Over 47 million Americans currently receive food assistance through food stamps, called the Supplemental Nutrition Assistance Program or SNAP. In the last week a computer glitch caused the SNAP electronic benefits transfer (EBT) card system to be temporarily unavailable, resulting in some people not getting food and others getting too much. There has also been a directive for states to withhold benefit payments to participants for the month of November until further notice issued. Of course, this could turn out to be nothing if the government rights itself with a budget deal, but any situation that stops benefits to those who rely on the SNAP program for food could cause some serious problems.
There are many ways these benefits could be halted in the future, including government budget problems, natural disasters, or widespread power outages. So what can be done if food assistance benefits are unavailable?
For Those Receiving Benefits
If you are the recipient of food stamps and benefits are not available, you will still need to feed your family. I implore you to take food storage seriously now. If you have a supply of food, even a small one, you can feed your family for some time without needing the assistance of outside groups. Food assistance programs CAN be used to purchase shelf stable canned and dry foods that you can add to your food storage if they are not needed that month to feed your family, so it is possible to build a supply of food even if you are receiving government food assistance. If benefits are not available and you do NOT have food stored, there are other sources for food assistance. Be aware that in a large scale event, these sources can become overwhelmed as well and may not have food available to provide you.
- Family or friends. If you have no food for your family, do not be too proud to ask your family or friends for help. They may be in a better financial situation or have food available and be willing to offer assistance to help you get the food you need.
- Food Banks. Food banks rely on donations from individuals and businesses and generally have many non-perishable foods available as well as some refrigerated and frozen foods. Qualifications for receiving food may vary depending on the food bank.
- Soup Kitchens. These facilities may be open only certain days or for certain meals, but some serve three meals a day five days a week. Offer to volunteer to serve or clean up to help the kitchen.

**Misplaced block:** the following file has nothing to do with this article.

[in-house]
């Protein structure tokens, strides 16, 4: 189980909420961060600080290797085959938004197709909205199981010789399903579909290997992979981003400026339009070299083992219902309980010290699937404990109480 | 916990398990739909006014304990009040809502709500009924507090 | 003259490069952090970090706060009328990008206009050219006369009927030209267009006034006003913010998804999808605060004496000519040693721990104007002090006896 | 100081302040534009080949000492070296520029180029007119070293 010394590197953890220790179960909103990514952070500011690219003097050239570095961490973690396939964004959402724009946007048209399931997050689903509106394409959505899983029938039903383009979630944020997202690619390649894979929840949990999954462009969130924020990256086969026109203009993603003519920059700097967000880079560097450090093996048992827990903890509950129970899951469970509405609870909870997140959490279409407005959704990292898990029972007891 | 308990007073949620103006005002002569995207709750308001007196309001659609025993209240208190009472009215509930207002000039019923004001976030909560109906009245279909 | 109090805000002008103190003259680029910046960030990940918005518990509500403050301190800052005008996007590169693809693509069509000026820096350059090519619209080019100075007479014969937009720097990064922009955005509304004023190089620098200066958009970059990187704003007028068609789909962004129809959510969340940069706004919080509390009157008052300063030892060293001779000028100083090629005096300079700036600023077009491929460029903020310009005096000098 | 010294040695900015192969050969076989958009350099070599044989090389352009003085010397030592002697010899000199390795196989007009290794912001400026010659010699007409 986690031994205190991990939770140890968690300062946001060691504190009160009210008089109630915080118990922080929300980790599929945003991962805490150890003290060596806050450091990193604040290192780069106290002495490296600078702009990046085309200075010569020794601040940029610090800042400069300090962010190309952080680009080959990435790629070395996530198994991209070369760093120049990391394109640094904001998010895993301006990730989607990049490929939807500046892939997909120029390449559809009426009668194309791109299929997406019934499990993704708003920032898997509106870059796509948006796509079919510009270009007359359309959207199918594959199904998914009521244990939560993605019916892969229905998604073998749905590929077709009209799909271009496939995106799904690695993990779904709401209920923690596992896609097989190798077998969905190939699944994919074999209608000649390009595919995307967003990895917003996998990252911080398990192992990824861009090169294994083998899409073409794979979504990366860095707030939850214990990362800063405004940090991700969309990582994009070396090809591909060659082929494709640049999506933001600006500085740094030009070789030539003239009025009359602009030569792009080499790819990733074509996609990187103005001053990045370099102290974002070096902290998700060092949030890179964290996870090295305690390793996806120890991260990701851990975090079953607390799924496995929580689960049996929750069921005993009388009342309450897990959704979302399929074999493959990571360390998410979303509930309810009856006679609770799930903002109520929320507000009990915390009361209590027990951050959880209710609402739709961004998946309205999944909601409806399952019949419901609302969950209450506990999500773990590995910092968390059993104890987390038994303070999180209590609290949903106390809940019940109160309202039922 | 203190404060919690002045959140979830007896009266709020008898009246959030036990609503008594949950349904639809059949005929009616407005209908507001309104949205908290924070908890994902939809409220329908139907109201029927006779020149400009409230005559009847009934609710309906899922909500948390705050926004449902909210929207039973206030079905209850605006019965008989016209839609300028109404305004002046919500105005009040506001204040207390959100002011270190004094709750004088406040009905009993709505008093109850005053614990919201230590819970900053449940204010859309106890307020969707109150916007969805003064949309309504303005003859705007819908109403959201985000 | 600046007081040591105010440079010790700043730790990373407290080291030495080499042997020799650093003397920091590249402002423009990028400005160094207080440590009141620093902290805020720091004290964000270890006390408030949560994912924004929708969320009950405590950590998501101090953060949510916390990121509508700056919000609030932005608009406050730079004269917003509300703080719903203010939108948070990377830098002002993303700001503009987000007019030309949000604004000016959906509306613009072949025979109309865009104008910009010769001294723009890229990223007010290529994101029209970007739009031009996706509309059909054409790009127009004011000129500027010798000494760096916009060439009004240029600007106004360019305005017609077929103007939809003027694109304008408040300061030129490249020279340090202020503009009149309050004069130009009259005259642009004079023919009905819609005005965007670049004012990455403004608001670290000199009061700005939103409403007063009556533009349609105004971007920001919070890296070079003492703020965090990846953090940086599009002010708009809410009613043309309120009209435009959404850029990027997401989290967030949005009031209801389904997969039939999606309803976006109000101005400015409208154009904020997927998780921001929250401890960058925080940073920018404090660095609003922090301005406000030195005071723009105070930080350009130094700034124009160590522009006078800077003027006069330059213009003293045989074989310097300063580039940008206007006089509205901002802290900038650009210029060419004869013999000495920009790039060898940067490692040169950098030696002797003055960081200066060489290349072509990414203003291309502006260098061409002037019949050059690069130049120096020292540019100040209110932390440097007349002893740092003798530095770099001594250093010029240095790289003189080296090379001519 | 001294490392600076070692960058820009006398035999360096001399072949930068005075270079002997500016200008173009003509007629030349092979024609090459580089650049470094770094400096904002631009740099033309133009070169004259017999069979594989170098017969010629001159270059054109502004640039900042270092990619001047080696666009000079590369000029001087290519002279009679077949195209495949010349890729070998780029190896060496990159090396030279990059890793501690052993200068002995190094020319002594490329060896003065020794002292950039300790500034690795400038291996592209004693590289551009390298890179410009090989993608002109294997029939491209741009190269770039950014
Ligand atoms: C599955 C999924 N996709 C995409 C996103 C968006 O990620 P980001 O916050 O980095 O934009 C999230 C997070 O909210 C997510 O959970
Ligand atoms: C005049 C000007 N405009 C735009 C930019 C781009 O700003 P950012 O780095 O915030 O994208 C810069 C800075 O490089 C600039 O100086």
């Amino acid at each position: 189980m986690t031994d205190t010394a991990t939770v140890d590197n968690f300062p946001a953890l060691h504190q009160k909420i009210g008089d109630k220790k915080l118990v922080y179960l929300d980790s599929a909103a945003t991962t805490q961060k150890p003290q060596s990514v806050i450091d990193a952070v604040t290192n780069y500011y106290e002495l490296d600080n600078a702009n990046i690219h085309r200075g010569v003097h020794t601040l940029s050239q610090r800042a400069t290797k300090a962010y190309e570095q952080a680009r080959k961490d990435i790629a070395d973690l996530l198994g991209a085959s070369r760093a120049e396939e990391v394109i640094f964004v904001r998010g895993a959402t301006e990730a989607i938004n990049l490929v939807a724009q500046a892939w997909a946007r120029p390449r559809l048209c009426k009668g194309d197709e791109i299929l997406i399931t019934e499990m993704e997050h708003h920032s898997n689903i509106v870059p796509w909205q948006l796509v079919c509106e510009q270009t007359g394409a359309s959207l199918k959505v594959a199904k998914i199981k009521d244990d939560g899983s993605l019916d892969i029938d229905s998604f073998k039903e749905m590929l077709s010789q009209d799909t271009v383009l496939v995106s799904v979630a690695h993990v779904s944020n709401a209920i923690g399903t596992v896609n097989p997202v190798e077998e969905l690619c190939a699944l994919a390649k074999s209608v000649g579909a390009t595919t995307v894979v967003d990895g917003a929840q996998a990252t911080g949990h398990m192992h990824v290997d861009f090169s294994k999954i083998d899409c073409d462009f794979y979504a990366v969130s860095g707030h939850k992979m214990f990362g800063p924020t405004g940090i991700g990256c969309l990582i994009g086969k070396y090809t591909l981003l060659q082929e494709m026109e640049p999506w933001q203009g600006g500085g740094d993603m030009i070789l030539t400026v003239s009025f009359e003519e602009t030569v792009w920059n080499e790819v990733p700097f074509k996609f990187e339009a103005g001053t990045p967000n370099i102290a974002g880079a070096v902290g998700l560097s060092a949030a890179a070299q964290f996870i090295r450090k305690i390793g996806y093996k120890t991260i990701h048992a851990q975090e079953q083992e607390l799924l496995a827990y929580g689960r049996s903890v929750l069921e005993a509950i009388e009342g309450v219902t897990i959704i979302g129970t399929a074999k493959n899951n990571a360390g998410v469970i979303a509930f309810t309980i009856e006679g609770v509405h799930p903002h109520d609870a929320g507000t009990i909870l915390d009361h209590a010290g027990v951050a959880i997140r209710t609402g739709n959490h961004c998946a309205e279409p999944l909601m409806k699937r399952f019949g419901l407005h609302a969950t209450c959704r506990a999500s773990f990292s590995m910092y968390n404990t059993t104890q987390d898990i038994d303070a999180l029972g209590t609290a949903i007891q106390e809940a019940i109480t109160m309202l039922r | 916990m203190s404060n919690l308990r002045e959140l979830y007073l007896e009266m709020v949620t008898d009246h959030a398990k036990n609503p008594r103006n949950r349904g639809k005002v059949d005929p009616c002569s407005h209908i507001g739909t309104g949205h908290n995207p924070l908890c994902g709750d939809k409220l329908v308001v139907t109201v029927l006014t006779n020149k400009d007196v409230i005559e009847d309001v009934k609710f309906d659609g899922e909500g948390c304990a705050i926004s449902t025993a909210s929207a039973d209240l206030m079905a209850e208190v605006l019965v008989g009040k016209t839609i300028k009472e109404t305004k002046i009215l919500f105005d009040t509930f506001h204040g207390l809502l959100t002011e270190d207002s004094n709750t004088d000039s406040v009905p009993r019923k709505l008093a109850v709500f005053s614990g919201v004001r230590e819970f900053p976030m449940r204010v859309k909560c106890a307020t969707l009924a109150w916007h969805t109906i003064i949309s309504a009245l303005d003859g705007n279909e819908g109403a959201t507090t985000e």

- LDS Church Bishops. You do not need to be a member of the LDS Church to receive help from your local Bishop’s Storehouse. You will need to consult with your local bishop and they may ask you to perform some type of service (like cleaning buildings or working hours in the storehouse) in return for any help you may receive.
- Other Local Charities. Check with the United Way for other local charities that may be able to provide assistance to you or your family.
Look for ways to decrease your dependence on government support. With the state of the government lately, they are the last ones I would want to rely on to provide anything for my family.
Receiving Benefits or Not
Whether or not you are currently receiving SNAP benefits, there are some very real possibilities if food assistance programs are stopped that you should be aware of.
- Increased theft. People will steal to feed their families. They may steal food or other valuable items that could be traded or sold for food. Be extra vigilant in guarding yourself and your family if food supplies are scarce.
- Riots or civil unrest. This is food we’re talking about. People have been known to riot over sports games, so you know things could get out of hand with a disruption to food supplies. Hungry people are not known to be the most reasonable, especially if their system of providing food for their families is suddenly gone. This could happen within hours of realizing the system is not working. Be prepared to leave dangerous situations, even if it means leaving your full grocery cart in a store to take yourself out of a bad situation. Get home or to another safe location, and plan to stay put until it is safe to leave.
This all goes back to being self reliant and the basics of being prepared. Just another possible scenario where having a plan, communications, food storage, and a means of protecting and defending yourself could be a life saver.
Keep preparing! Angela
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Anita Robertson says
Mother-84- & I live together for financial reasons. She is slowing down but still active. She gets SS & I get SS Widows benefits. I am growing as much as I can. I also belong to Gleaners. I am canning, jamming, freezing any & all I can get my hands on, from fresh produce & other foods given out thru distribution. Gleaners has helped fill my freezer & pantry. Some foods we get are dehydrated veggies, fruits & occasionally meats. These go in storage for SHTF. I know it is coming sooner than most realize. Thank you so much for the info you share…It’s nice to know I am doing some things right…
K. Moore says